The close similarity between the fable of Jesus and that of Prometheus is another proof, that the former contains no literal trutb; but that it is an allegorical truth, which bas at all times pervaded mankind, more particularly where any thing like literature has existed among them. The associa. tion of the word Logos with the pame of Jesus Christ is a proof of this, and another proof, that Christianity is a Grecian origin. Prometheus and Logos or Jesus Christ was the spiritual principal of reason crucified by the power of pre-existing error. The Materialists form the Prometheus, the Logos, the Jesus Christ of this country, at this time. They are persecuted by those who have given a literal interpretation to the same allegory ; but who have surrounded that interpretation, or have found it surrounded, with much power and profit. The change, the relinquishment of this power and profit, the holders dread, and persecute with a bope of holding it. They must yield, after all their persecutions: and they will persecute to their own disadvantage, as well as to that of the persecuted.
If this be vot evidence, that no such person as Jesus Christ lived or died within the province of Judea, at the time fabled, I know not what would be a sufficieut detection of tbe errors of bistory. I may be referred to Tacitus, as a proof that there were Christians at Rome in the reign of Nero. I ackpowledge the difficulty; but I cannot make it weigh against greater difficulties on the other side. I consider the time at wbich Tacitus first wrote that passage. I find, according to Gibbon, that it was between the years 120 and 130. At this time, I can suppose the sect of Cbristians increasing in Rome. The wars in Judea had also brougbt a number of Jews to Rome, as captives, or as speculators fleeing from a desolated country. These Jews and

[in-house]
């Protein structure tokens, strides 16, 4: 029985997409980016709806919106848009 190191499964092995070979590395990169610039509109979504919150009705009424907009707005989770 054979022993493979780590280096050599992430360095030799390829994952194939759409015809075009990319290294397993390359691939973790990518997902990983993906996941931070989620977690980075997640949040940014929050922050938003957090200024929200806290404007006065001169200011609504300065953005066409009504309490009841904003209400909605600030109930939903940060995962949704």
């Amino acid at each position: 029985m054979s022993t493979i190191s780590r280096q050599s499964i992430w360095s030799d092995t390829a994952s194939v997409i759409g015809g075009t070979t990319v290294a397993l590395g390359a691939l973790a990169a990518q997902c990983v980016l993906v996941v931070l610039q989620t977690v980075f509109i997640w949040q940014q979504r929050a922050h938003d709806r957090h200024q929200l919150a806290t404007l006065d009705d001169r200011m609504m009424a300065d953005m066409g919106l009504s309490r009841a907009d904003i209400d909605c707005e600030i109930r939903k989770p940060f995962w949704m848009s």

the first Christians passed alike in Rome under the common name of Galileans. Tacitus, writing of an affair that occur. red in his infancy, and of which he could have had no accurate knowledge, public records being then very rare, might have identified the Christians with the Galileans who were persecuted by Nero: and still those Galileans might have been purely Jews. If there were Christians in Rome, during the reign of Nero, why should Trajan, who studiously deviated from the public conduct of Nero and Domitian, persecute the Christians which he found in the Grecian Provinces, and not persecute those which existed in Rome? The persecution and martyrdom of Ignatius, sent from antioch to Rome by Trajan to be destroyed by beasts, is an account scarcely to be doubted; though we have no authentic record of it, like the letter of Pliny to Trajan. Pliny admits, that Trajan had done sometbing of the kind during the Dacian war, in passing through Bythinia, aud this justifies the belief, that the martyrdom of Ígratius is authentic. But here we have the whole affair of Christianity confined to the Grecian provinces; and I care not so much about the year, or the century, in which it began, as for the proof, that the story of Jesus Christ is a fable, and that no facts of the kind varrated happened in Judea. What I want is to sticw the present bud foundalion of Christianity, iucluding your order of Masonic Knights Templars; and, if I could induce all to consider and to rest upon the fact, that matter and not spirit is the sum of the things about us and of which we are a part, I would be the last to trouble myself and readers about the history of the Christian or any other idolatry.